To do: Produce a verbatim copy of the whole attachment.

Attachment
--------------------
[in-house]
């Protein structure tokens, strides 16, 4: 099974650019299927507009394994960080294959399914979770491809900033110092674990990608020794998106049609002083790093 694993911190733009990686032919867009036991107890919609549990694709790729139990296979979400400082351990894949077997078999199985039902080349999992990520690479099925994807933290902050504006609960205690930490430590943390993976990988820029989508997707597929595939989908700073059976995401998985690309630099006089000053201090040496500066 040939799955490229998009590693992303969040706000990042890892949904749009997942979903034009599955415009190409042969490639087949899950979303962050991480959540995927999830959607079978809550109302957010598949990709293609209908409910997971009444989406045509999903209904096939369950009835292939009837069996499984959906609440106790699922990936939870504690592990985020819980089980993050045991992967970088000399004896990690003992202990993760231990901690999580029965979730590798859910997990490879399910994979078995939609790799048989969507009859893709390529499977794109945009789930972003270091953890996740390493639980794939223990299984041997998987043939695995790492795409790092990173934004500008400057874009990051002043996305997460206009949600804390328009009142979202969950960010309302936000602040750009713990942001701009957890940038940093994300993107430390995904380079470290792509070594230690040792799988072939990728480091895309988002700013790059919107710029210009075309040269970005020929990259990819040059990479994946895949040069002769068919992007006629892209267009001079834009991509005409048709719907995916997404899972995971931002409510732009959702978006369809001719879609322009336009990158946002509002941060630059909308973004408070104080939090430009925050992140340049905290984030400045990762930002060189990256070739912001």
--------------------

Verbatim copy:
[in-house]
């Protein structure tokens, strides 16, 4: 099974650019299927507009394994960080294959399914979770491809900033110092674990990608020794998106049609002083790093 694993911190733009990686032919867009036991107890919609549990694709790729139990296979979400400082351990894949077997078999199985039902080349999992990520690479099925994807933290902050504006609960205690930490430590943390993976990988820029989508997707597929595939989908700073059976995401998985690309630099006089000053201090040496500066 040939799955490229998009590693992303969040706000990042890892949904749009997942979903034009599955415009190409042969490639087949899950979303962050991480959540995927999830959607079978809550109302957010598949990709293609209908409910997971009444989406045509999903209904096939369950009835292939009837069996499984959906609440106790699922990936939870504690592990985020819980089980993050045991992967970088000399004896990690003992202990993760231990901690999580029965979730590798859910997990490879399910994979078995939609790799048989969507009859893709390529499977794109945009789930972003270091953890996740390493639980794939223990299984041997998987043939695995790492795409790092990173934004500008400057874009990051002043996305997460206009949600804390328009009142979202969950960010309302936000602040750009713990942001701009957890940038940093994300993107430390995904380079470290792509070594230690040792799988072939990728480091895309988002700013790059919107710029210009075309040269970005020929990259990819040059990479994946895949040069002769068919992007006629892209267009001079834009991509005409048709719907995916997404899972995971931002409510732009959702978006369809001719879609322009336009990158946002509002941060630059909308973004408070104080939090430009925050992140340049905290984030400045990762930002060189990256070739912001």